When dense stars called white dwarfs explode they produce one of the most dazzling displays in the universe: a Type Ia supernova. At their peak, these supernovae can outshine an entire galaxy. Although thousands of supernovae of this kind were found in the last decades, the process by which a white dwarf becomes one has been unclear. That began to change on May 3, 2014, when a team of Caltech astronomers working on a robotic observing system known as the intermediate Palomar Transient Factory (iPTF) discovered a Type Ia supernova, designated iPTF14atg, in nearby galaxy IC831, located 300…
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    Futurity » Society and Culture

  • Frequent moves make school tough for foster kids

    Jim Barlow-Oregon
    21 May 2015 | 7:36 am
    Foster children are four times more likely to move and change elementary schools during an academic year than children not in foster care. All those new homes and new schools can lead to academic and behavior problems that require special intervention. A new study clarifies the negative impact of school moves experienced by children in foster care but also points out ways to limit the damage. 3 moves by age 4 Researchers tracked 86 foster children and compared them with 55 children from non-foster families from preschool to fifth grade, using data collected from children, caregivers, school…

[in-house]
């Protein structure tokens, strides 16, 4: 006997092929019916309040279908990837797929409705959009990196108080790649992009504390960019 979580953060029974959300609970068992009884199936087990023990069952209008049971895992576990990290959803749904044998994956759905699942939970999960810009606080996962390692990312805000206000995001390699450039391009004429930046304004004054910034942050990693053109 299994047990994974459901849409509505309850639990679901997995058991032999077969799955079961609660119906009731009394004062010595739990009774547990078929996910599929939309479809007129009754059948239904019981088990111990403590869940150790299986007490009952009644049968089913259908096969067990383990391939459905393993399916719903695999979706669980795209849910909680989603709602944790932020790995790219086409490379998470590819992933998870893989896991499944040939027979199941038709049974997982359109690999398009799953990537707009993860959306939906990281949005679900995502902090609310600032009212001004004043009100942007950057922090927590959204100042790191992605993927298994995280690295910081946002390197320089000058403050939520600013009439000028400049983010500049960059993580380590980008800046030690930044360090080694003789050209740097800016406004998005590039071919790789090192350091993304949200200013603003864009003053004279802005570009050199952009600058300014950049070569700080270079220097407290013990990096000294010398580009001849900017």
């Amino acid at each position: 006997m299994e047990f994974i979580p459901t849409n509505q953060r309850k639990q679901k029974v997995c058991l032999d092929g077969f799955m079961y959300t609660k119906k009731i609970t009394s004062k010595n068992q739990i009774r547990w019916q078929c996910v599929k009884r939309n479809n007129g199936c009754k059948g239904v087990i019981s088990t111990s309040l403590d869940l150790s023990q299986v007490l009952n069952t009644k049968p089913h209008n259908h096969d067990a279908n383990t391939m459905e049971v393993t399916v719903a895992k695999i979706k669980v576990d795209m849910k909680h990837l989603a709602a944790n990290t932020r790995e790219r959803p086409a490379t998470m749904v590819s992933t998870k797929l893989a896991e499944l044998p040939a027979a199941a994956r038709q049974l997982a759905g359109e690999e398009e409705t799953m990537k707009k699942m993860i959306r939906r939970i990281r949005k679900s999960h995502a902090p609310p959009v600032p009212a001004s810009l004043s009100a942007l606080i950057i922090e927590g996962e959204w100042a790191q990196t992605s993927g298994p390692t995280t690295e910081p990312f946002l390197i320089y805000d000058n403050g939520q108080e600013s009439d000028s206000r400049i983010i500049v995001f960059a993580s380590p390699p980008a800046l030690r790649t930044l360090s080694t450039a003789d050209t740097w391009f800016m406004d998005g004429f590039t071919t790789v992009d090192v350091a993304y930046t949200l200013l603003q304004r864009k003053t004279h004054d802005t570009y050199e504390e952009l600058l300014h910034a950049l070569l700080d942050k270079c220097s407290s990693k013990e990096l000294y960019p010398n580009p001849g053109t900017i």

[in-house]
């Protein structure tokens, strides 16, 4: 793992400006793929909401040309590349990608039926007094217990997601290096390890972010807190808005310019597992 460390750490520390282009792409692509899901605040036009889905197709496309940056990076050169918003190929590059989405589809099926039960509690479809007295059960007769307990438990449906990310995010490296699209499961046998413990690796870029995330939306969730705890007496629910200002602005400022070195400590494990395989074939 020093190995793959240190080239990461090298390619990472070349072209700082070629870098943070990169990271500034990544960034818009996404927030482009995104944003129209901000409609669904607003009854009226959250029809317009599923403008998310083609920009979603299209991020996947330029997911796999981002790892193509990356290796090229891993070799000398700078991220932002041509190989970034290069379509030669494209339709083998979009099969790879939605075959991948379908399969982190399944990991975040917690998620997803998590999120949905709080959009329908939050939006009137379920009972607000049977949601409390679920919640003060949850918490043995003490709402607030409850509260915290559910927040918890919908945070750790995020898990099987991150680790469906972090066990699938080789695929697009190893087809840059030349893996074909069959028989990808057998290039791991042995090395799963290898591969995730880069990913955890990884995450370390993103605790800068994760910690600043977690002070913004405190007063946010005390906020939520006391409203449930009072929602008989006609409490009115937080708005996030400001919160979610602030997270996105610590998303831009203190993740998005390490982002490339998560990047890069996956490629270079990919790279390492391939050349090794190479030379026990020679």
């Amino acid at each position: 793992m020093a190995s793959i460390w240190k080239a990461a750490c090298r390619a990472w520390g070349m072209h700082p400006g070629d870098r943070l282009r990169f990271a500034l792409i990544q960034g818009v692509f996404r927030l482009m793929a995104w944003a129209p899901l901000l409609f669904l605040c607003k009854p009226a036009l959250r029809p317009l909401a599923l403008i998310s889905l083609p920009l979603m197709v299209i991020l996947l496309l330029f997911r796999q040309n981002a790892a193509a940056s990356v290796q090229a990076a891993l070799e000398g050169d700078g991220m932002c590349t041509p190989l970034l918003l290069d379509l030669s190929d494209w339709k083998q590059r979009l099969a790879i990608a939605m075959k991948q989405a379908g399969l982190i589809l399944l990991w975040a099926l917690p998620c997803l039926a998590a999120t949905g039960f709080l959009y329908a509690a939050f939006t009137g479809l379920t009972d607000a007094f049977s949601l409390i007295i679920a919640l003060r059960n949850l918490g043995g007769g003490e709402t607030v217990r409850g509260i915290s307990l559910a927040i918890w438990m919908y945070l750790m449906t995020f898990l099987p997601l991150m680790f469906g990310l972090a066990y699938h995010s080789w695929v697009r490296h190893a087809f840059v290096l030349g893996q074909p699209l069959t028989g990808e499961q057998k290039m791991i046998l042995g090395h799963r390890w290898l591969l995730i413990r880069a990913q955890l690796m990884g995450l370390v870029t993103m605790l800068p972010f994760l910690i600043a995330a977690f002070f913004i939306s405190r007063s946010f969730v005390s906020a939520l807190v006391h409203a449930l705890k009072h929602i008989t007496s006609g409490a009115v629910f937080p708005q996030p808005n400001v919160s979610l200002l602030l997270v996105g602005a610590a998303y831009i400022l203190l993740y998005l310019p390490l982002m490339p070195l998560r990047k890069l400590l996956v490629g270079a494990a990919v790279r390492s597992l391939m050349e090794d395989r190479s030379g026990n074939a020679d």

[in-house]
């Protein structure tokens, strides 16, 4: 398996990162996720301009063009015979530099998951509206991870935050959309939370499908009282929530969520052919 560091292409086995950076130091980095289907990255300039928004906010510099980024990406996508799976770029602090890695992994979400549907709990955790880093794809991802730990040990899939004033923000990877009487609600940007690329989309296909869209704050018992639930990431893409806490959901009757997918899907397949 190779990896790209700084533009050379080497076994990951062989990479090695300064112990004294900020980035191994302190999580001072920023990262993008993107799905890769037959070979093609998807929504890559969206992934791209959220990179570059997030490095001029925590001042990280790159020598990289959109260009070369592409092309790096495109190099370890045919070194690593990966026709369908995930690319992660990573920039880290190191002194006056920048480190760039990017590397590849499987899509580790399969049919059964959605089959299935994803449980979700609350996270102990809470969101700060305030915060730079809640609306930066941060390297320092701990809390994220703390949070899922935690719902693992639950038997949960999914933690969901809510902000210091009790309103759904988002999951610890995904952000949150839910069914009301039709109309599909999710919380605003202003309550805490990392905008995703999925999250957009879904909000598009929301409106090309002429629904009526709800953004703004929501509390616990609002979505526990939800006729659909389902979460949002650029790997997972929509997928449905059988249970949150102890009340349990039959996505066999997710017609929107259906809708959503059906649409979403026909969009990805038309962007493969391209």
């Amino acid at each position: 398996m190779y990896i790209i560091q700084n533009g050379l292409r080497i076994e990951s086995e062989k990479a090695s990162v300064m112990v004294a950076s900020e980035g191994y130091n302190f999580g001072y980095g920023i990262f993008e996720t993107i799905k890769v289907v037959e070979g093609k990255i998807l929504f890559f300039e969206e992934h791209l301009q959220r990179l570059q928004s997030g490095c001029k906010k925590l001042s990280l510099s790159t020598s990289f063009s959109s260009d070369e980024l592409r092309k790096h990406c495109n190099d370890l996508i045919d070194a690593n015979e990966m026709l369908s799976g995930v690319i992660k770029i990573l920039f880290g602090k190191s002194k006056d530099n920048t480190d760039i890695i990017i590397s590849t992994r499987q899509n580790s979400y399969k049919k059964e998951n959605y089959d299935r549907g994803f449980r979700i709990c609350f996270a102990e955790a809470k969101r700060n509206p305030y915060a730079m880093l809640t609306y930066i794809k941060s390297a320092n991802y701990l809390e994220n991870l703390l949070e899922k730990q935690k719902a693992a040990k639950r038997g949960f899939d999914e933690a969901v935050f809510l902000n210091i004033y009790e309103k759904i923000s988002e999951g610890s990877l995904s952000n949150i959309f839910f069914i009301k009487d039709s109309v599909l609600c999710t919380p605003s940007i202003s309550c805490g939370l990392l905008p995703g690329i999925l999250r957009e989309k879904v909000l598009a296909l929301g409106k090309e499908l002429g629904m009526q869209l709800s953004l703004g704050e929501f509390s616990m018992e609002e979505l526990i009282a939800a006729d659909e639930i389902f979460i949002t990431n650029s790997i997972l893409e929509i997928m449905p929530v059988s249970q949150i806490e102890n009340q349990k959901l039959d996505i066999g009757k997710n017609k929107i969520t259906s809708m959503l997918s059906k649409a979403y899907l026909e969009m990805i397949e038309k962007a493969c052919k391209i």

• We tend to talk alike when we think alike

    Monique Patenaude-U. Rochester
    20 May 2015 | 12:38 pm
    People are more likely to mimic how other people talk if their views on social issues align, new research shows. “Few people are aware that they alter their word pronunciation, speech rate, and even the structure of their sentences during conversation,” says Florian Jaeger, associate professor of brain and cognitive sciences at the University of Rochester and coauthor of the study recently published in Language Variation and Change. “What we have found is that the degree to which speakers align is socially mediated.” To test the social effects of how greatly we…
  • Polarized politics get more centrists to vote